Archive for November, 2014

The Road to American Ninja Warrior 7 – #VegasOrBust

Sunday, November 30th, 2014

VegasWhile for viewers the American Ninja Warrior 6 season only recently concluded with the airing of the final episodes in September, for me over a half year has past since my season ended in the water below the Ring Toss in the Dallas Finals.  In some ways the season was satisfying – I got selected to compete again for my fifth season, which is always an honor and thrill, and I advanced to the Dallas Finals having been just one of 21 competitors out of around 150 to complete the tough Dallas Qualifying course.  In other ways it was a disappointment, primarily because I failed to achieve a major goal I’ve had since I first dreamed of competing in Ninja Warrior, and that is to advance to the National Finals in Vegas and try my hand at the pimpin’ massive replica of the legendary 4-stage course of Sasuke in Japan.  Two of the last three seasons I’ve fallen just short of this goal by ending my run in the City/Regional Finals only a couple of obstacles before where I needed to get to in order to advance to the National Finals, and it hurts.  I’ve been marinating in that disappointment a lot the last few months and been thinking hard about what I have to do to make it to that next level.

With the American Ninja Warrior season about five months away scheduled to begin sometime in the spring, I thought I’d share with you how I’m preparing for the 2015 season, and what I’m doing to make my dream of earning my way into the National Finals in Vegas a reality.  Here are the five aspects of my training that are at the top of my list in order of focus:

CORE STRENGTH & FLEXIBILITY

One way to get better at anything is to seek the advice of somebody better than you.  Much better than you.  A few months back I had the chance at a training workshop to talk with Drew Drechsel, who is one of the top guys of our sport and a transcendent parkour and ninja athlete, and he shared with me his view that a powerful and flexible core is the most important attribute on the course.  He acknowledged that grip strength of course is incredibly important, but that core often gets overlooked, and is just as important if not more important in the earlier rounds before the latter stages in the National Finals that are grip-intensive.  Given this advice, and that a year ago I badly tore an abdominal muscle that had me on the shelf right up until American Ninja Warrior 6, my top area of focus for preparing for next season is to build a powerful, integrated core.  I’ve always considered myself to have a strong core, but have never really worked hard at it much, and am beginning to realize as I start training my core more frequently that I was deluding myself before.  I’ve asked those in the ninja community for their favorite core exercises and received some phenomenal suggestions, and while my goal is to not get too addicted to any particular core workout but to “mix it up” to train my core for different functional movements, there are a few staple exercises that I find myself using a lot these days:  plank variations, hollow body rockers, and hanging windshield wipers.  So a combination of preparing for American Ninja Warrior 7 and rehabbing from one of the worst injuries of my life has put core strength and flexibility at the top of my training focus this off-season.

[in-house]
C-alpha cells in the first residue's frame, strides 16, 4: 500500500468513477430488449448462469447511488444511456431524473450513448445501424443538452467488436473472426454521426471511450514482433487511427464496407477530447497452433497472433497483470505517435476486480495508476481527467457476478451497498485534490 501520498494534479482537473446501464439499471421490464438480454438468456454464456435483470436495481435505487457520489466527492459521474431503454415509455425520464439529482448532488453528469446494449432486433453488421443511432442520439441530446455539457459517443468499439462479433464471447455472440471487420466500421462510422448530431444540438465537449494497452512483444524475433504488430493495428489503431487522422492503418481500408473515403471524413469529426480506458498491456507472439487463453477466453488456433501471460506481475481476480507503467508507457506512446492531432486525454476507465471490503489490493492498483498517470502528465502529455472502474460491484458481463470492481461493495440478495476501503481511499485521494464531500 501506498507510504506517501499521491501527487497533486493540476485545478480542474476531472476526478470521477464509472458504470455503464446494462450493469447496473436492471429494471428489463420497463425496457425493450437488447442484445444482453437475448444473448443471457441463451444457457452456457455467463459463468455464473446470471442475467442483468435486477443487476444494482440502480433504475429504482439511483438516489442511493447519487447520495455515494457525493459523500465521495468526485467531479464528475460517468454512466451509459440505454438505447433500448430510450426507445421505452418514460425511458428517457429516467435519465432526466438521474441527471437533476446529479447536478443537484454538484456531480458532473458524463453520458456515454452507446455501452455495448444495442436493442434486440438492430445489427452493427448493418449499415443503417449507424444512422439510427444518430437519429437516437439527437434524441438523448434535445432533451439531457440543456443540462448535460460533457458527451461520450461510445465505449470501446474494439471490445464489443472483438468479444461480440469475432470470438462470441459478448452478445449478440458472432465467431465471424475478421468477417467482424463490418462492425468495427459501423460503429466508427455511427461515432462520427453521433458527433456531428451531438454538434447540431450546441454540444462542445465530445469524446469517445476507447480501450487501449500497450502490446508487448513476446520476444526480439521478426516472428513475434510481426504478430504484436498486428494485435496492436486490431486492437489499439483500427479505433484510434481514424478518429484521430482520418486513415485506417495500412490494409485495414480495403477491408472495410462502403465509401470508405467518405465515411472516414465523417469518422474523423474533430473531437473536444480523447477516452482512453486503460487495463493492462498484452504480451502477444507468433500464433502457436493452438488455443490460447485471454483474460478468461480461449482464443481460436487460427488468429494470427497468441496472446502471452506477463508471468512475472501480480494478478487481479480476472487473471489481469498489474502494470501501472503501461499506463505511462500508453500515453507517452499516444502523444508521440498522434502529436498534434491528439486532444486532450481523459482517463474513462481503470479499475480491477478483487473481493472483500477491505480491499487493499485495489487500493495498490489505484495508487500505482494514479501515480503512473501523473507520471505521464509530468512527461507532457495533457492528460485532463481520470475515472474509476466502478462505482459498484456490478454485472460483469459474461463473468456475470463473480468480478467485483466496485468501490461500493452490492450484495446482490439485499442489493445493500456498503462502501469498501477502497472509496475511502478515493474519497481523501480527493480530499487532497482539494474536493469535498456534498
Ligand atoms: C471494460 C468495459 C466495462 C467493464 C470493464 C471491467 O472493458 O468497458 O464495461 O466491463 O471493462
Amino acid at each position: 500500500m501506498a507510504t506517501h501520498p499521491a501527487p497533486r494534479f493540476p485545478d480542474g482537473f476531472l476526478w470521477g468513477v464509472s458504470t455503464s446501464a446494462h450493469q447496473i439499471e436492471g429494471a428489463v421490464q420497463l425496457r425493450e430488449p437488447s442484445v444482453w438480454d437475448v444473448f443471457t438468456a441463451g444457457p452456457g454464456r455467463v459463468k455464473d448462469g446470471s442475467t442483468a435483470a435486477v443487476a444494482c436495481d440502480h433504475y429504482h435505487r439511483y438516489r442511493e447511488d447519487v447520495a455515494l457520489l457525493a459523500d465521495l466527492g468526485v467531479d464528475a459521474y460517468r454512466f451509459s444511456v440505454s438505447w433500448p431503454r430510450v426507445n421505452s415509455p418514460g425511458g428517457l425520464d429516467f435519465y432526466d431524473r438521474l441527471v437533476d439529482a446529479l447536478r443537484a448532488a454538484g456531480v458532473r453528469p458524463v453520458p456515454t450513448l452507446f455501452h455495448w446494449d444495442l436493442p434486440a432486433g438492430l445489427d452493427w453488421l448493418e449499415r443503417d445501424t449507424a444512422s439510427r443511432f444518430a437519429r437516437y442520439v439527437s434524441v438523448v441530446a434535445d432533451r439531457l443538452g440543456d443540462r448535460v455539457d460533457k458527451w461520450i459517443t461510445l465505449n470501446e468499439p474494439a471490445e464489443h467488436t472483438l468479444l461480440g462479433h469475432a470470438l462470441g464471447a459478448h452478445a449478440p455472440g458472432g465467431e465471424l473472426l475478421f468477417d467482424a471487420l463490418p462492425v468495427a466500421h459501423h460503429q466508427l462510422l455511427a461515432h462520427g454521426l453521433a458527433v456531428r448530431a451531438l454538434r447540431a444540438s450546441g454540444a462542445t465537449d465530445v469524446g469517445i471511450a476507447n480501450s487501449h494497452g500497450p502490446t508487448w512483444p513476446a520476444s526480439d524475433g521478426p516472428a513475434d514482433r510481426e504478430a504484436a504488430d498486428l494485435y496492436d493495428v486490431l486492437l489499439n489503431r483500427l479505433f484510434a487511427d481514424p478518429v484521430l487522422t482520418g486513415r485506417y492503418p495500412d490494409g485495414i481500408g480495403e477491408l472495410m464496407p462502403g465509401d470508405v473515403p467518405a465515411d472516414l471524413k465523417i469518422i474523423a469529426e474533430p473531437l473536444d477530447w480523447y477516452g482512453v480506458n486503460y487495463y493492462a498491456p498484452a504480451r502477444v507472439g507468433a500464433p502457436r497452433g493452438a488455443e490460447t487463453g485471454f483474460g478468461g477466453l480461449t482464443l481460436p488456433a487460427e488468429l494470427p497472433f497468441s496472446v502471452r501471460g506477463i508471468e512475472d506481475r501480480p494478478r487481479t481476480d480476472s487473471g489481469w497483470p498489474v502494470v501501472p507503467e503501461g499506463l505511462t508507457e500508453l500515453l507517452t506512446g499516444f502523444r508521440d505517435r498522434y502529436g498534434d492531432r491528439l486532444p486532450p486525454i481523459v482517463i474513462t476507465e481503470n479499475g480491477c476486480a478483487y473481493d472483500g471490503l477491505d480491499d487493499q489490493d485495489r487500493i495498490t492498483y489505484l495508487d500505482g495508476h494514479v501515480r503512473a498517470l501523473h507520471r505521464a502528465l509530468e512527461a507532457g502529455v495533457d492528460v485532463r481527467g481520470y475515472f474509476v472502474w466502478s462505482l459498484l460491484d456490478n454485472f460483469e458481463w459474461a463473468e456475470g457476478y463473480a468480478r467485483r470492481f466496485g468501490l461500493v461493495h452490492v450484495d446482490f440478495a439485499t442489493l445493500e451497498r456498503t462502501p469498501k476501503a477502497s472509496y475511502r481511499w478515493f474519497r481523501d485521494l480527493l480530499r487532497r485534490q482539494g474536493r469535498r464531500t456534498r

GRIP STRENGTH

Anybody who has ever competed or even just watched much Ninja Warrior will say that having a kung fu iron grip is absolutely critical on the course.  And that’s because it’s true.  When I used to rock climb regularly my grip strength was pretty good, but my demanding schedule with work and family doesn’t allow me to go climbing often, and my grip has definitely deteriorated from its peak.  At the same time I see the insane grip workouts that many of my fellow ninjas are putting themselves through (looking at you Jamie Rahn), and I feel a grip strength gulf widening between me and the competitors that routinely achieve my goal of making the National Finals.  So the reality is clear to me that I need to more programmatically work on my grip strength.  I’m dealing with some bicep tendonitis that I need to rest to heal, so a number of training exercises (including climbing) that would be obvious choices for me to work on my grip strength are off the table, so I’ll have to focus on some other exercises that won’t tax my bicep.  For Christmas I’ll be asking for a climbing board so I can train at home in the evenings, and plan to work the various grip and hang exercises.  I’ll also do the Shaolin finger hand exercises in a bucket of rice that a lot of climbers do to rehab injuries and build balanced grip and tendon strength.  I did this last season when I was on the shelf with my ab injury, and it is a ferocious grip regimen that really helped me prepare for the competition when other grip exercises were totally unavailable to me due to my ab tear.

I also have some grip attachments (pipes and skinny ropes) that I can hook up to my kids’ playset in the backyard, and practice on those.  Skinny ropes in particular for me represent a real weakness, and I know I need to get MUCH better on rope and vertical grips in order to make the National Finals, so will be focusing on that in the next five months before competition.  I’ll start with extended hangs, then close transitions, and then leaping graps.  Kung fu iron grip here I come!

WEIGHT